It just goes to show how powerful the effect of removal is, even when just three cards in an eight-deck game. Getting back the original question, a zero count reflects a totally neutral deck after the player’s two cards and dealer’s up card have been accounted for. So as I just showed going into a neutral deck the odds favor standing. The reason hitting is correct in an infinite deck is because there is no effect of removal. If you accidentally hit a 16 vs 10 in a neutral shoe, and got a low card, then the dealer would have a better chance of getting a 10 in the hole. This fact is reflected in the higher expected value for standing in an 8-deck game, but would not matter in an infinite deck. For the record, here are the expected values in an infinite deck game:
10+6 vs 10 — Infinite Decks
I just read your answer about baccarat as played in 007 movies, and I would like to let you know that in South America with a point of 5 the player can choose taking a hit or not. As this option should be made prior the bank showing his card, only a fool would take a hit, since in this situation there are 4 cards that favors the player and 5 that hurts him. Best regards from your loyal fan
Thanks for your comments. I just watched the scene in question from For Your Eyes Only several more times and am still not sure what is going on. It doesn’t help that the dealer giving the running commentary is doing so in French. It also doesn’t help that the table is mostly plain, like a poker table, unlike an American table where you can tell a bet by its location.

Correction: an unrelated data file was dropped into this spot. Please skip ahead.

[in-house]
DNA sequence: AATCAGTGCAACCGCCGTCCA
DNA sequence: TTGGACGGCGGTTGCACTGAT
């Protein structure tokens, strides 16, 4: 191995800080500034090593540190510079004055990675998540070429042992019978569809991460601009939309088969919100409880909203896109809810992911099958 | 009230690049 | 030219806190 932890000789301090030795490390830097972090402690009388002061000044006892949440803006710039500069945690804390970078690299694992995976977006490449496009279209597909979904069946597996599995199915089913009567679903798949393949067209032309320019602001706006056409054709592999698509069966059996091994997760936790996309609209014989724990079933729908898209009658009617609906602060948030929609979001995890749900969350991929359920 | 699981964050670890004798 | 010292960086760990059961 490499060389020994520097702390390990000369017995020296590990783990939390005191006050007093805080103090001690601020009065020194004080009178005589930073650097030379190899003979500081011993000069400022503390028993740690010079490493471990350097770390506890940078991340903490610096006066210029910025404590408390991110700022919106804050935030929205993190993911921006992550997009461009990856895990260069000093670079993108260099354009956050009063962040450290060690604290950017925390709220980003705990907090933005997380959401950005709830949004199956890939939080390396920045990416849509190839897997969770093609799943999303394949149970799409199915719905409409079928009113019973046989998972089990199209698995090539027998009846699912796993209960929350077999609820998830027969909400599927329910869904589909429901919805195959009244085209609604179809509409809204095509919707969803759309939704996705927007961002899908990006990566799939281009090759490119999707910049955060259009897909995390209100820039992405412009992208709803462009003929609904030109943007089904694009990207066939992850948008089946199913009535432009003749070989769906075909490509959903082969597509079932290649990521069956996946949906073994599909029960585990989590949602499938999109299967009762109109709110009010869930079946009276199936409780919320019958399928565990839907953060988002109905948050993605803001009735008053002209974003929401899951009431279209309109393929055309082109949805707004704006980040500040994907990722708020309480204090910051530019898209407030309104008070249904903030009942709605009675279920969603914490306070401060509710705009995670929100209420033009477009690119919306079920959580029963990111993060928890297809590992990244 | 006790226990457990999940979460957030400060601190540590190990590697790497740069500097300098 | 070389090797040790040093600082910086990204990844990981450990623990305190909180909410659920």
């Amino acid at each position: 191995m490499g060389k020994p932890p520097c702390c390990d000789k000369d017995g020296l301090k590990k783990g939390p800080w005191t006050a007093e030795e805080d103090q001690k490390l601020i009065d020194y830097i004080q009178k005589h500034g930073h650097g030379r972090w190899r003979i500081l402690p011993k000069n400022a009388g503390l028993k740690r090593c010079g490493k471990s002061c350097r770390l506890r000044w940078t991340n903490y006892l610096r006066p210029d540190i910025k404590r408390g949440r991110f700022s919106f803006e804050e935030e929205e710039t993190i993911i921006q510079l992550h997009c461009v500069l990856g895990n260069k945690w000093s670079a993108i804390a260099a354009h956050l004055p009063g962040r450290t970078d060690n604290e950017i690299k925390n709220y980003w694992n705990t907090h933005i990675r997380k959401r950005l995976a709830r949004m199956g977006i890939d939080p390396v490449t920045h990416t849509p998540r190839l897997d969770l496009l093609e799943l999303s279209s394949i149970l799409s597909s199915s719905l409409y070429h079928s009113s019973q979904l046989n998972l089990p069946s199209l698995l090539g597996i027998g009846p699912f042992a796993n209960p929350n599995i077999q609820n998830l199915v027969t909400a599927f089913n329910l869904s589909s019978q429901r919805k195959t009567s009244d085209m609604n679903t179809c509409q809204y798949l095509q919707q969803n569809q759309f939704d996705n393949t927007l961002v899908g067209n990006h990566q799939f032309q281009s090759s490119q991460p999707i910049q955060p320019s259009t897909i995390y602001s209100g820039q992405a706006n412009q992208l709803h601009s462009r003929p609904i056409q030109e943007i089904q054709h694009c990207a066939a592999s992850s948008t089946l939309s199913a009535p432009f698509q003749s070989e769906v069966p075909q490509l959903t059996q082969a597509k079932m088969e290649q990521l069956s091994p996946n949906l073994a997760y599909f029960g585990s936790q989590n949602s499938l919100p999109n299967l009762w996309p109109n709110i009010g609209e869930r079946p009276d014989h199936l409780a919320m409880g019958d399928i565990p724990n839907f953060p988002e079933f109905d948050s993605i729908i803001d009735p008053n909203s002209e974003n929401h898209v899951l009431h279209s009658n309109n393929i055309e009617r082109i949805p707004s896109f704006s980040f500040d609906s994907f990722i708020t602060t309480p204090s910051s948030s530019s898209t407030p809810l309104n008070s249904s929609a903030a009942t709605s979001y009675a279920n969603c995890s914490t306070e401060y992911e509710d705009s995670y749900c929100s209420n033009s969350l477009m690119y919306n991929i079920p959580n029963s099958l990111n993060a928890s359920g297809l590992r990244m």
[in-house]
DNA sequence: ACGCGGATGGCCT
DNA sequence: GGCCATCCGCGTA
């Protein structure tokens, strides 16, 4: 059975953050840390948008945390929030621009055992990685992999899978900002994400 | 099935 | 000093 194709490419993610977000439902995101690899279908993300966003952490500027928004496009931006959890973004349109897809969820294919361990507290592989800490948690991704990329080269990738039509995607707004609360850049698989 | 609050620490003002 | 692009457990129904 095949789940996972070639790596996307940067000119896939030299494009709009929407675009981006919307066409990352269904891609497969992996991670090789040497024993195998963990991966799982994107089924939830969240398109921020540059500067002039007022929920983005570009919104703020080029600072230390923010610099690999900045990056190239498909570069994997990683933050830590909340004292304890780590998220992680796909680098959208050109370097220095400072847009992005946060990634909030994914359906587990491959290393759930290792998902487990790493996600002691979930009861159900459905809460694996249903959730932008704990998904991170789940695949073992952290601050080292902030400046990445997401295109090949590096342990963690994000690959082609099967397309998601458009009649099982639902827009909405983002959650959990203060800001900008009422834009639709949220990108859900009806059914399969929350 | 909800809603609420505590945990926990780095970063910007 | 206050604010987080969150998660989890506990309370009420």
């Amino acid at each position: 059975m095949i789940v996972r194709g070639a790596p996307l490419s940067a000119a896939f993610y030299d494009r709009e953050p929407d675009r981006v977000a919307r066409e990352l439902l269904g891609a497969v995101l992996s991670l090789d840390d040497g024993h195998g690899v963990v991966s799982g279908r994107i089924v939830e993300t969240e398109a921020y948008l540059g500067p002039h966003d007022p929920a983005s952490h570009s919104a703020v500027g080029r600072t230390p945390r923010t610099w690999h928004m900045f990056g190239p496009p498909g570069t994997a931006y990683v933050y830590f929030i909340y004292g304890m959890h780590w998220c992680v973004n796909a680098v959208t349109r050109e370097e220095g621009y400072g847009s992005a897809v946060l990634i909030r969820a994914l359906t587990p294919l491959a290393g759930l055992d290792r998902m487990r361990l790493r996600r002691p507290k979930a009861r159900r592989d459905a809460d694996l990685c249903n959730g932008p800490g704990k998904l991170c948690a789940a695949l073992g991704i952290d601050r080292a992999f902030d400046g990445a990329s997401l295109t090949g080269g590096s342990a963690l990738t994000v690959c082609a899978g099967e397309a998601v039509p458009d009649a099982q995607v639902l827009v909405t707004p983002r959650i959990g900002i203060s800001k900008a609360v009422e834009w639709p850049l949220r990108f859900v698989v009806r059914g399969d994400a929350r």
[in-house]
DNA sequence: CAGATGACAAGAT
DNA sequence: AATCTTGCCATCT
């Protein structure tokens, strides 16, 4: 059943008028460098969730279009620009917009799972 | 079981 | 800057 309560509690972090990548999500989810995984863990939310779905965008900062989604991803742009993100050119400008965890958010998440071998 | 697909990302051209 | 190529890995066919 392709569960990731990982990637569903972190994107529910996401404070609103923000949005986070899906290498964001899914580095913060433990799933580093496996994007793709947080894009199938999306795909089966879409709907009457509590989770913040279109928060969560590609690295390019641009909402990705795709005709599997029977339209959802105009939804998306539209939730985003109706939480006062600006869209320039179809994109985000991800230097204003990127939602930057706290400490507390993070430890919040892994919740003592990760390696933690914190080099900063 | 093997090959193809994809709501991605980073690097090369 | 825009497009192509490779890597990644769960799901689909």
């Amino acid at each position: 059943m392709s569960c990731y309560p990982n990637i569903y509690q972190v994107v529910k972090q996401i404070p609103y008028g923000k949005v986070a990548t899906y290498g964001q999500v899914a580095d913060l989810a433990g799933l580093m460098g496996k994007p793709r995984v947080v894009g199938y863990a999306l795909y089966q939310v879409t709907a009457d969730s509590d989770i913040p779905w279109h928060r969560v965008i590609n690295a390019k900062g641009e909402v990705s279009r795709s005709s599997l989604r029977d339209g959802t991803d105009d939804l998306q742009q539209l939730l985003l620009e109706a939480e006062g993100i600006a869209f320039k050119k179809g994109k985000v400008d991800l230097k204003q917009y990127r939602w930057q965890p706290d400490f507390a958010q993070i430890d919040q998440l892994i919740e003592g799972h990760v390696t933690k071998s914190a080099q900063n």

We see Bond dealing the cards but an unseen dealer is paying players. Bond is apparently betting the opposite of what the only other bettor at the table is doing. In the first hand the other character turns over a 2-card natural 8, Bond turns over a 2-card 5, and Bond wins the hand. This would imply that the other player bet on the banker hand, and thus Bond on the player hand. In the second hand the other bettor increases his bet from half a million to on million, at the goading of his wife. After receiving his first two cards he requests a third. Bond turns over his two cards, revealing a face card and a 5, and gives the other bettor a third card. The other bettor’s cards are not turned over yet but he seems pleased with his hand. Then a third character, who just walked up, comments to Bond, "The odds favor standing pat." However Bond takes a card anyway, which is a 4, for a total of 9. The other player storms off without turning over his cards.